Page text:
Last year I was one of the lucky few to receive the ARTS COUNCIL ENGLAND’S Artists’ international development fund allowing me to develop our relationship with Munhwa theatre company Cong from South Korea based in the city of Busan. We were first introduced to them in November 2015 when one Monday afternoon the Director of the company (Jo Euna) knocked on our door at the actacentre. She had been in London for a week and had come across acta and wanted to find out more about community theatre. After an exciting conversation we agreed that if a funding opportunity arose we would work together in the future. A couple of months later we heard about the Arts Council grant and that is how it all began….
The grant enabled us to work together as individual practitioners but also with our theatre companies. The aim of the project was for us to share and learn from each other’s practice and experience and see whether there is an opportunity for us to work together in the future.
In September, Euna and her colleague Sundue (Director from Munhwa Cong) came to spend a week at acta. They attended our weekly workshops and we timed their visit so they would be able to attend an acta show. We talked about how community theatre doesn’t exist in Busan and how they were keen to use acta as a model for creating their own work. We had many meetings discussing the structure, strategies and fundraising behind acta. We learnt that the majority of their shows are musicals and to support their performance’s they use a style of theatre called Sand Art.
In February, it was my turn to go to Busan and I couldn’t wait! As part of our learning in Bristol we realised that a translator would be essential, allowing us to communicate and express ourselves clearly and easily.
On the Monday I gave a presentation to a group of South Korean University students about community theatre, what it is and why it’s important. After this I was invited to participate in their Sand Art training workshop. Sand Art is something I’ve never had the opportunity to do and I thoroughly enjoyed it. Sand art is used in their live performances, by projecting the sand art images onto a screen as a backdrop for the scenes. In our training we learnt simple techniques to create incredibly effective sand art. The whole process, using the sand, felt rather therapeutic and I began to think of ways we could use this technique at acta.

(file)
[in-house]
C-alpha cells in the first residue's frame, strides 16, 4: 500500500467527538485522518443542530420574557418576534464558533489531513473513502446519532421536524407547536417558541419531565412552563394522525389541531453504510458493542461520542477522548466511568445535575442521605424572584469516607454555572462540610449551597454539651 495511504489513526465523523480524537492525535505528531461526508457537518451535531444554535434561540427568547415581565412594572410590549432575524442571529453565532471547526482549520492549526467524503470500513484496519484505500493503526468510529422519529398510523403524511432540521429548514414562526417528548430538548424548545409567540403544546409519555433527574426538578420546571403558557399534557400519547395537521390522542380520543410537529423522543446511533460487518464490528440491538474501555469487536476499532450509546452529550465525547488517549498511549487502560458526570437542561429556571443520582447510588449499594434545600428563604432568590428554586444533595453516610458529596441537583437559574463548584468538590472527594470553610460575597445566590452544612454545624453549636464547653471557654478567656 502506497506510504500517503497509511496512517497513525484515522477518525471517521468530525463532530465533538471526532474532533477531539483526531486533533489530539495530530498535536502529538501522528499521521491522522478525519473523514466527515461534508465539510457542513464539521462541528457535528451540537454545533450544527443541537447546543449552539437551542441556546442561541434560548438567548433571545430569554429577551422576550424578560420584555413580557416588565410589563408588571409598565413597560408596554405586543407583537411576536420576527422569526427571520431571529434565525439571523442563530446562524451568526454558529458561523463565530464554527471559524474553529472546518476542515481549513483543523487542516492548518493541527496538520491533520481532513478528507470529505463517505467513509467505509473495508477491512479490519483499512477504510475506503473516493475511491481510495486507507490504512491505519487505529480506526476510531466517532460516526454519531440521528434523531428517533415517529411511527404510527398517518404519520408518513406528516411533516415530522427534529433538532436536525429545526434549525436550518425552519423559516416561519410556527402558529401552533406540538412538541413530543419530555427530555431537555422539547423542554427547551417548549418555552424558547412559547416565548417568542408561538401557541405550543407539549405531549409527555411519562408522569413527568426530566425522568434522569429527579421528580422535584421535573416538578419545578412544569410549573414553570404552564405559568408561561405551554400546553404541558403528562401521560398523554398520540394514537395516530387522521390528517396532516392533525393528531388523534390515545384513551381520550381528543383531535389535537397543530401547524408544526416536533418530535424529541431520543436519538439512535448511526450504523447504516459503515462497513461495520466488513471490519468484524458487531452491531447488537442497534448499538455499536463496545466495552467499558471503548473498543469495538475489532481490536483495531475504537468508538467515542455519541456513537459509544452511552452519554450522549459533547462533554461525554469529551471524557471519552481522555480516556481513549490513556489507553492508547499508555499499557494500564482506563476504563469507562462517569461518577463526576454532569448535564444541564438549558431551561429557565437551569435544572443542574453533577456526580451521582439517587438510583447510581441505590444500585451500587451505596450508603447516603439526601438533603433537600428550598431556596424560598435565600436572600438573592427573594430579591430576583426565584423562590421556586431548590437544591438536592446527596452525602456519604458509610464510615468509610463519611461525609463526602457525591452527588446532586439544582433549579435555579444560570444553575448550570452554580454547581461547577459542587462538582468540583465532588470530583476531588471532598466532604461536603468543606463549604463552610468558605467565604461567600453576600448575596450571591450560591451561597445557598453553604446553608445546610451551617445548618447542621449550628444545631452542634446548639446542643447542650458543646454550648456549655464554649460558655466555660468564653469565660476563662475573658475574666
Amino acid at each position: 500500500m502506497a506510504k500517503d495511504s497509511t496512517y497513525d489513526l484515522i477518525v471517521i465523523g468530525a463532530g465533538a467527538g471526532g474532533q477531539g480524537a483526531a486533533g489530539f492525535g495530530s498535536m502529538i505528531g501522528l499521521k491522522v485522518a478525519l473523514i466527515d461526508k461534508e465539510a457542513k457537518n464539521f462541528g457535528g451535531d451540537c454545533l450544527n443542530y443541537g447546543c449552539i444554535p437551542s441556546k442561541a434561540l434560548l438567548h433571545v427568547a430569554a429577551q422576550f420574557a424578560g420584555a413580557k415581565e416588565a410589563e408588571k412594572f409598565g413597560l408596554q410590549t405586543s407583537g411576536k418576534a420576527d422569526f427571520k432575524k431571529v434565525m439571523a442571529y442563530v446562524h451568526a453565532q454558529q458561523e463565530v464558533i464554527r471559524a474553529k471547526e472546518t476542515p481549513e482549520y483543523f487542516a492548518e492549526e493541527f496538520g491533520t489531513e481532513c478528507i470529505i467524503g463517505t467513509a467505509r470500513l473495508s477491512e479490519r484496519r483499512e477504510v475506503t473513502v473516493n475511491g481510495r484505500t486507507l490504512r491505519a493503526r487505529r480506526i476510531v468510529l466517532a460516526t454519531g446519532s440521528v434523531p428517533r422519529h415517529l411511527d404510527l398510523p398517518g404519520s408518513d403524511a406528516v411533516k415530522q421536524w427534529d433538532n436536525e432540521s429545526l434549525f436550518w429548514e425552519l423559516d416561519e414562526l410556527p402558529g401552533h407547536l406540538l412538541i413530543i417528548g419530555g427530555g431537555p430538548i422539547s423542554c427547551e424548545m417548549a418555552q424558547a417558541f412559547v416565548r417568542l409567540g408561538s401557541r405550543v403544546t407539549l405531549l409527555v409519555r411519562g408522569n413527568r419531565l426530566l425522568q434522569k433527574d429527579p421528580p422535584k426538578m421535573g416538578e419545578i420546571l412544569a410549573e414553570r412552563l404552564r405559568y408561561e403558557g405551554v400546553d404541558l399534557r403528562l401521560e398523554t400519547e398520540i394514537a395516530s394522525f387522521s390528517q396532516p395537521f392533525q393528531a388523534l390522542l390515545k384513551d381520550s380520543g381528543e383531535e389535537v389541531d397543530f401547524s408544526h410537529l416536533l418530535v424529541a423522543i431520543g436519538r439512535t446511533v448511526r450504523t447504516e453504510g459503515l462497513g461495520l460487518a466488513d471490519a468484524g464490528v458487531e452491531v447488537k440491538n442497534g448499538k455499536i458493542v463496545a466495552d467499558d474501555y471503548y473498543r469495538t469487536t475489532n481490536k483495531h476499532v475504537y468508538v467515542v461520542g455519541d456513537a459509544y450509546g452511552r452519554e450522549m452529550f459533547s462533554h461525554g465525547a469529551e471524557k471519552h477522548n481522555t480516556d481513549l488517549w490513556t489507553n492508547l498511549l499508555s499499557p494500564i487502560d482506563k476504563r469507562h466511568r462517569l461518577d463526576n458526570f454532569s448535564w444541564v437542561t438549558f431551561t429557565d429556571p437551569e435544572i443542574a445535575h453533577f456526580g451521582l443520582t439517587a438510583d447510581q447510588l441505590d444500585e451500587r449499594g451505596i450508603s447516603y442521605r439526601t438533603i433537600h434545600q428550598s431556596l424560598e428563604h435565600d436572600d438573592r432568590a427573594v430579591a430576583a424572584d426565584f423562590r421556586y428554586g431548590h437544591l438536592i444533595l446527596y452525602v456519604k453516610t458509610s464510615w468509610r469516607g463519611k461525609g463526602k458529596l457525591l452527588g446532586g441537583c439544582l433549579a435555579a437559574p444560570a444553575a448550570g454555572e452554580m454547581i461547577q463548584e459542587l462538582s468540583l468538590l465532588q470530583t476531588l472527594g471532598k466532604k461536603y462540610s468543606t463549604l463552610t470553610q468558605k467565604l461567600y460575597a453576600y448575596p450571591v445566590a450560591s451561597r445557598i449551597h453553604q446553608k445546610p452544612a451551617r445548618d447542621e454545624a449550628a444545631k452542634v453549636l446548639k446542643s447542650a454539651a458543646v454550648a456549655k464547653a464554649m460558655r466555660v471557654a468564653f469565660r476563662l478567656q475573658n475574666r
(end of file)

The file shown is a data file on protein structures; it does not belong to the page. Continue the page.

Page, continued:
On the Tuesday, it was my opportunity to facilitate a practical workshop to the staff of Munhwa Cong and some of the actors they work with. I introduced them to new games, exercises and devising techniques, with clear explanations of the effects of them and why we do them. I couldn’t believe how transferable the games were and I felt pure joy watching them perform those games I’ve seen played so many times in Bristol performed in Korean.
On Wednesday, I facilitated Munhwa Cong and Busan’s first ever community theatre workshop. We had 10 local members of the Busan community attend. They were completely engaged with all the games and devised a fantastic story together. At the end we asked the group how they enjoyed it:
‘When we heard it was a theatre workshop we thought we would have to stand on a stage and we would be scared, but it was much more fun, if I had known that, I would have invited all my friends’.
They all agreed that it was so rare for them to have an opportunity to share their stories. After the workshop my translator told me how older Koreans rarely share their ideas and she couldn’t believe how engaged they were.
On Thursday, two top drama therapists from Seoul came down to meet me. We had fascinating conversations, discussing the similarities and differences of our companies and the difficulties and successes we’ve encountered. I couldn’t believe that over 5000 miles away they were using the same games we use back here in Bristol.
One key conversation during the week was about the role of a ‘facilitator’ – A person who supports, encourages, devises, script writes, directs and produces. We discussed how key this person is to the success of a community theatre project and how our facilitators at acta are highly skilled and experienced. Euna talked about her staff and how even though they have Producers and Directors she does not feel these people are skilled enough to be ‘community theatre facilitators’ and without the right people to carry out the practice, how are they able to go forward with their dream.
During my last day we talked about the future and how we could continue working together. Euna told me she’d like me to return to Busan next year and train her staff on facilitation and help them to plan a project working with the local community. Continuing my link with the Munhwa Cong theatre company is something I feel very passionate about. I feel so lucky to have trained at acta, that to have the opportunity to share my learning and skills, particularly in a place where community theatre does not exist, would be an absolute privilege.